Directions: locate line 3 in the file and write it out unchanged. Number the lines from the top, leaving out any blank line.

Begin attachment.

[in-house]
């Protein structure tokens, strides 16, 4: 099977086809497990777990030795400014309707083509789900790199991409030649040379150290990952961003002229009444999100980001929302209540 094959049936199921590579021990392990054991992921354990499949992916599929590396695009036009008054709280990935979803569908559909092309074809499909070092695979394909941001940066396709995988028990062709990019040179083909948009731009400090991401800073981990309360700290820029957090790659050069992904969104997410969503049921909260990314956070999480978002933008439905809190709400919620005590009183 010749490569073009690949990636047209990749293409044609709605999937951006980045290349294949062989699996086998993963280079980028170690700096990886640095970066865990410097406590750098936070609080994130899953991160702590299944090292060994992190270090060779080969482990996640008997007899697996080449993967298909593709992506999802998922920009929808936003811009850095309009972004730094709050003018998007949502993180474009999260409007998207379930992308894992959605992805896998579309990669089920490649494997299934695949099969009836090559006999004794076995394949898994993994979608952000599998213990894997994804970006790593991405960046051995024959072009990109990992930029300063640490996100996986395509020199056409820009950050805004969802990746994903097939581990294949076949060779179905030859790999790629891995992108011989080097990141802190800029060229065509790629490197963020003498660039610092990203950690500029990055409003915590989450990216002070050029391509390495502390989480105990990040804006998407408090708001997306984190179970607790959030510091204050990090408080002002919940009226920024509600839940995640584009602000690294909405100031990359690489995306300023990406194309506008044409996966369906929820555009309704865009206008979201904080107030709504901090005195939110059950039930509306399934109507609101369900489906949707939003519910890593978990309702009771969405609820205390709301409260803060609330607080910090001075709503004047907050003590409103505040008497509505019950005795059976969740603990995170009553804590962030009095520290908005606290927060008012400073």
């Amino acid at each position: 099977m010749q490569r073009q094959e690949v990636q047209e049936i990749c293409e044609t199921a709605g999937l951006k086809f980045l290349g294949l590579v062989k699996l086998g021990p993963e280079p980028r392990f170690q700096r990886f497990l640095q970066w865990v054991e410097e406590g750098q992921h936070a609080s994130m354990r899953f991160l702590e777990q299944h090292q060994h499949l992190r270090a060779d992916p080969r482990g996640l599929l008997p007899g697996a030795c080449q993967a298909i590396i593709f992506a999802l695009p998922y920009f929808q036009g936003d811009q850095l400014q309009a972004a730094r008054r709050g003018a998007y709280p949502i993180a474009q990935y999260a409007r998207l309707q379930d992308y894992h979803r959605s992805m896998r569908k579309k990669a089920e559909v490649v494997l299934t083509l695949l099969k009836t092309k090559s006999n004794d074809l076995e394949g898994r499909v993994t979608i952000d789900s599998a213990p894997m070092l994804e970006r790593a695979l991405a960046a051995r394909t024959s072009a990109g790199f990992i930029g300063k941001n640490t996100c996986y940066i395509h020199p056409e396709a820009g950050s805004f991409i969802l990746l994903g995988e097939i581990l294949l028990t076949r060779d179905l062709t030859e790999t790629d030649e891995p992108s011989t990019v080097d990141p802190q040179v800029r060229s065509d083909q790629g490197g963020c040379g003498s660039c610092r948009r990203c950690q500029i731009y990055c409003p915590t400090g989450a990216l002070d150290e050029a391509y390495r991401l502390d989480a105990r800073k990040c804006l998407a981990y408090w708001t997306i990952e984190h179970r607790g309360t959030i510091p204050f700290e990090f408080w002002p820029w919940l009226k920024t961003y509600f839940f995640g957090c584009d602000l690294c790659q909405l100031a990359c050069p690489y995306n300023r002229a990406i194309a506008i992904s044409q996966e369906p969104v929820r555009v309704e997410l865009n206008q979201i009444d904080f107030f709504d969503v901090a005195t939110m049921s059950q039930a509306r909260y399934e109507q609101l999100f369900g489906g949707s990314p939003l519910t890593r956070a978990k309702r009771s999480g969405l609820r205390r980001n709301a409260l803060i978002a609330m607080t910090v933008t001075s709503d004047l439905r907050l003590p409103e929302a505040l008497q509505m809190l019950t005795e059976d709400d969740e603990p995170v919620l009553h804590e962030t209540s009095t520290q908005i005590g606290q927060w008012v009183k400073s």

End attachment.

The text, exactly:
């Amino acid at each position: 099977m010749q490569r073009q094959e690949v990636q047209e049936i990749c293409e044609t199921a709605g999937l951006k086809f980045l290349g294949l590579v062989k699996l086998g021990p993963e280079p980028r392990f170690q700096r990886f497990l640095q970066w865990v054991e410097e406590g750098q992921h936070a609080s994130m354990r899953f991160l702590e777990q299944h090292q060994h499949l992190r270090a060779d992916p080969r482990g996640l599929l008997p007899g697996a030795c080449q993967a298909i590396i593709f992506a999802l695009p998922y920009f929808q036009g936003d811009q850095l400014q309009a972004a730094r008054r709050g003018a998007y709280p949502i993180a474009q990935y999260a409007r998207l309707q379930d992308y894992h979803r959605s992805m896998r569908k579309k990669a089920e559909v490649v494997l299934t083509l695949l099969k009836t092309k090559s006999n004794d074809l076995e394949g898994r499909v993994t979608i952000d789900s599998a213990p894997m070092l994804e970006r790593a695979l991405a960046a051995r394909t024959s072009a990109g790199f990992i930029g300063k941001n640490t996100c996986y940066i395509h020199p056409e396709a820009g950050s805004f991409i969802l990746l994903g995988e097939i581990l294949l028990t076949r060779d179905l062709t030859e790999t790629d030649e891995p992108s011989t990019v080097d990141p802190q040179v800029r060229s065509d083909q790629g490197g963020c040379g003498s660039c610092r948009r990203c950690q500029i731009y990055c409003p915590t400090g989450a990216l002070d150290e050029a391509y390495r991401l502390d989480a105990r800073k990040c804006l998407a981990y408090w708001t997306i990952e984190h179970r607790g309360t959030i510091p204050f700290e990090f408080w002002p820029w919940l009226k920024t961003y509600f839940f995640g957090c584009d602000l690294c790659q909405l100031a990359c050069p690489y995306n300023r002229a990406i194309a506008i992904s044409q996966e369906p969104v929820r555009v309704e997410l865009n206008q979201i009444d904080f107030f709504d969503v901090a005195t939110m049921s059950q039930a509306r909260y399934e109507q609101l999100f369900g489906g949707s990314p939003l519910t890593r956070a978990k309702r009771s999480g969405l609820r205390r980001n709301a409260l803060i978002a609330m607080t910090v933008t001075s709503d004047l439905r907050l003590p409103e929302a505040l008497q509505m809190l019950t005795e059976d709400d969740e603990p995170v919620l009553h804590e962030t209540s009095t520290q908005i005590g606290q927060w008012v009183k400073s």